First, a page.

Come to this land of sunshine
To this land where life is young.
Where the wide, wide world is waiting,
The songs that will now be sung.
Where the golden sun is flaming
Into warm, white shining day,
And the sons of men are blazing
Their priceless right of way.
That sounds fabulously flaming welcoming. Especially the part about priceless rights of way. No mention of who should come or not come to the land of sunshine or what kinds of "papers" someone might need to present in order to quarantee "their priceless right of way" while there, but, well, in any case, the third stanza does present this generous invitation:
Not alone for gold and silver
Is Arizona great.
But with graves of heroes sleeping,
All the land is consecrate!
O, come and live beside us
However far ye roam
Come and help us build up temples
And name those temples "home."
That sure seems straight forward enough to me, "however far ye roam". And what could be more beckoning to ye that roam from afar than asking ye'all to "O, come and live beside us" and "build up temples" for which ye can call yees home? I guess those two stanzas will have to go.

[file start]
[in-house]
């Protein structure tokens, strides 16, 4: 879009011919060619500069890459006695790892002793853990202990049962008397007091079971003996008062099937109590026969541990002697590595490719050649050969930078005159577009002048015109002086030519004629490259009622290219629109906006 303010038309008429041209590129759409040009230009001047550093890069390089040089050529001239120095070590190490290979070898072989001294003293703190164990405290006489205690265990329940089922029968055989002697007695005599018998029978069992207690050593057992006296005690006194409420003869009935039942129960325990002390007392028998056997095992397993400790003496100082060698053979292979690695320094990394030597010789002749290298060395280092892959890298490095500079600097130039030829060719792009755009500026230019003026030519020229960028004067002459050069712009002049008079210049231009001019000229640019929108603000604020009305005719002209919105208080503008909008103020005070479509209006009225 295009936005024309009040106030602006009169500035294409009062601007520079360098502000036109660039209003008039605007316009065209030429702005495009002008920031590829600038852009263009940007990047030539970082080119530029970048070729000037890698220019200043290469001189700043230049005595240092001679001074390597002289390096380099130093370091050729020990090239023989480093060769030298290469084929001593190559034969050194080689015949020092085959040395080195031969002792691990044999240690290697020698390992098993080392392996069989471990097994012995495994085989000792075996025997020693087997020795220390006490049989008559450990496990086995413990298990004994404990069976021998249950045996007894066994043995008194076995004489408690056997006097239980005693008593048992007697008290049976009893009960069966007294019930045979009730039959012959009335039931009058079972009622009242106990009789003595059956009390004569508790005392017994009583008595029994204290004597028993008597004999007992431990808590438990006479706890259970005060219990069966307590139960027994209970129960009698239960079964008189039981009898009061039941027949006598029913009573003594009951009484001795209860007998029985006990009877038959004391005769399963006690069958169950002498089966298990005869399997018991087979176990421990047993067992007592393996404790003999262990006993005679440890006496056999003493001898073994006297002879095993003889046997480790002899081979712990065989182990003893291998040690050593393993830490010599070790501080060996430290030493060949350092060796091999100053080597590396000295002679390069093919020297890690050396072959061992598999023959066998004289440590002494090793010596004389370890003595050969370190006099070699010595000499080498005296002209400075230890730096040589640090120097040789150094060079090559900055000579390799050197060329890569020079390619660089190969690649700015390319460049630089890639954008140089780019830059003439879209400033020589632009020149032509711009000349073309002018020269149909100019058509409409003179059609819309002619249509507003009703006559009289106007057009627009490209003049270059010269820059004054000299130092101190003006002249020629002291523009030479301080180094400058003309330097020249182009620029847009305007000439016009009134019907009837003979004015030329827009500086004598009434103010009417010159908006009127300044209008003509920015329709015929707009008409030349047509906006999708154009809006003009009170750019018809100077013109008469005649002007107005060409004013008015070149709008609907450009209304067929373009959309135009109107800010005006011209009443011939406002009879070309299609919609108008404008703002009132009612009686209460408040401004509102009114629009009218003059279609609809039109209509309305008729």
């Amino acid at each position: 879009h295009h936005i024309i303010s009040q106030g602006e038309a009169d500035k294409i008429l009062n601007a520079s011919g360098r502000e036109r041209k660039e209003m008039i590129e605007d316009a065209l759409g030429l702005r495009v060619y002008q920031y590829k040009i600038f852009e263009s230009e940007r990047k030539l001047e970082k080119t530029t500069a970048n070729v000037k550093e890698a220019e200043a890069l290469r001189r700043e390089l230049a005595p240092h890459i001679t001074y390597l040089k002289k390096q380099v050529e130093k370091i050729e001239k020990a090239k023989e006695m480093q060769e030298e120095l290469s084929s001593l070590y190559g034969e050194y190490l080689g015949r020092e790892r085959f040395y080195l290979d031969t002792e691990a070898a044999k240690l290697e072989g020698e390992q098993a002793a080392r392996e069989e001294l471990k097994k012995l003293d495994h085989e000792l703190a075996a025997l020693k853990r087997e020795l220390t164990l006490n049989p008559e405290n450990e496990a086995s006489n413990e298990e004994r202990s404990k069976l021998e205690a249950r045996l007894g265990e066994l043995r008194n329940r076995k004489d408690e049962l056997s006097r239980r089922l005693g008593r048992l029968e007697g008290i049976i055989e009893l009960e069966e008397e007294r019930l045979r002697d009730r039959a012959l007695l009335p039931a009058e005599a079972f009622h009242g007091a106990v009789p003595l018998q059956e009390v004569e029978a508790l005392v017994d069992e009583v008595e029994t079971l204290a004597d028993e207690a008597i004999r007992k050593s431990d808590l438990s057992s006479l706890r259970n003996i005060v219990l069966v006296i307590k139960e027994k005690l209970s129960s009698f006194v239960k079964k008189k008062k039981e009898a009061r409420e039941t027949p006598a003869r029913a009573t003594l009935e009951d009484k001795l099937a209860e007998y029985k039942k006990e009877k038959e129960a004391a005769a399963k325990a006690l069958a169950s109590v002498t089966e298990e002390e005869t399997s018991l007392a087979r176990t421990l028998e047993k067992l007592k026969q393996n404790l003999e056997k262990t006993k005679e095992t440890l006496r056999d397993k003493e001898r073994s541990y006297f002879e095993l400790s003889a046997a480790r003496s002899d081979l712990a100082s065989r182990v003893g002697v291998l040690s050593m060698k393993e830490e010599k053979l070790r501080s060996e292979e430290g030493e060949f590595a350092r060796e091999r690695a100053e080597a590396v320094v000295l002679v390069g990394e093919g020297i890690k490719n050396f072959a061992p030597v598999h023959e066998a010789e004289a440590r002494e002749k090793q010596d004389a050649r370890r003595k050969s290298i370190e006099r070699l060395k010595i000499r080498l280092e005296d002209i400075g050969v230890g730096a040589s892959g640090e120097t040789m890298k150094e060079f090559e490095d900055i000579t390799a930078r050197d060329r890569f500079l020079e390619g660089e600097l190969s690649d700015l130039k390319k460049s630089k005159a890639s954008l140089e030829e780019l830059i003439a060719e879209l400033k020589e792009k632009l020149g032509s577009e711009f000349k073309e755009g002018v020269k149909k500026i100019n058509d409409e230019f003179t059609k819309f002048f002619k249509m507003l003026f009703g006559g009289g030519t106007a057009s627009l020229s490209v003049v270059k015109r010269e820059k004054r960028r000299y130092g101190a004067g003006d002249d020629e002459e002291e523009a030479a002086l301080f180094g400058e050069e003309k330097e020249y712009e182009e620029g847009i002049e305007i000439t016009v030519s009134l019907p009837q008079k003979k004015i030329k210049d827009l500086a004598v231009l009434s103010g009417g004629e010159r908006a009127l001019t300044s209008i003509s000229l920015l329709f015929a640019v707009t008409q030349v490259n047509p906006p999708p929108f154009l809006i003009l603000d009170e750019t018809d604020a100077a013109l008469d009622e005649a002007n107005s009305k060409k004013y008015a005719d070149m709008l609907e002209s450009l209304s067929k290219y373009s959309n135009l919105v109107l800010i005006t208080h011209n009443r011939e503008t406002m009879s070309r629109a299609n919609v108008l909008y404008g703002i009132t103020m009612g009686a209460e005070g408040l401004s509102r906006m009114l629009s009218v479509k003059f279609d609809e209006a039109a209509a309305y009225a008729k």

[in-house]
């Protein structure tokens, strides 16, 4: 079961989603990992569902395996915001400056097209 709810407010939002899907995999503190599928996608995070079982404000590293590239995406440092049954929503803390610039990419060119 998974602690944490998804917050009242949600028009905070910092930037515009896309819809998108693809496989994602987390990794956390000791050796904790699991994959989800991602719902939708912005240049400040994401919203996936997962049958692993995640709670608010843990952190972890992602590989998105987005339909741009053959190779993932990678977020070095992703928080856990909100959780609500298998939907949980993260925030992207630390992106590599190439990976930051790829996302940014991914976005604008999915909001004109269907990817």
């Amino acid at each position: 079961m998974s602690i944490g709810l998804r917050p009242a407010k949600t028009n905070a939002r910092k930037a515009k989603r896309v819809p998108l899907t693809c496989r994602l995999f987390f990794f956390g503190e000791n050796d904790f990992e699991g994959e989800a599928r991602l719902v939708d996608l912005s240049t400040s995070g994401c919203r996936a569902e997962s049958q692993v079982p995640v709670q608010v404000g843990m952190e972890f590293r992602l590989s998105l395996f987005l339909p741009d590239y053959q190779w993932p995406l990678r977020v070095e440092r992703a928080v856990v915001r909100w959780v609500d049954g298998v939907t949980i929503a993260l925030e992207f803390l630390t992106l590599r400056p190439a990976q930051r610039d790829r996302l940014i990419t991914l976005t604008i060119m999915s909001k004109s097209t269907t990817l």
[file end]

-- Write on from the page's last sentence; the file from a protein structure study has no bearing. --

The second song, titled Arizona, and naturalized in 1981, contains this interesting opening verse:
I love you, Arizona;
Your mountains, deserts and streams;
The rise of Dos Cabezas
And the outlaws I see in my dreams;
The "outlaws I see in my dreams" - ? Well, I dunno know exactly what that means, but where I come from outlaws are essentially illegals of some sort. In the sense they are living outside the law in some respect or another. The song doesn't get specific as to what exactly "outlaws" might constitute (a motorcycle club from McCook, Illinois?) but, neither does it finish with a two whoops and a hollo to send the illegals - or, for that matter, any other sort of dreamy outlaws that might cross the borders into ones feverish nightmares in the middle of the night - back to wherever the outlaw ye'alls came from in the first place. I guess that'll have to change if Arizona decides to get rid of the "O' come and live beside us - However far ye roam" stuff.
The rest of the 1981 adaptation is your basic county-western truckstop yokel fare: "I love you Arizona; Desert dust on the wind; The sage and cactus are blooming, And the smell of the rain on your skin." And so forth. Christ. Anyway...
You can read both songs in their entirety HERE (Wiki: Songs of Arizona).
The way I see it, the way Arizona is going, they're gonna have to find themselves a couple of new singing welcome mats.
Maybe Shawna Forde will come up with a plucky new ditty or two.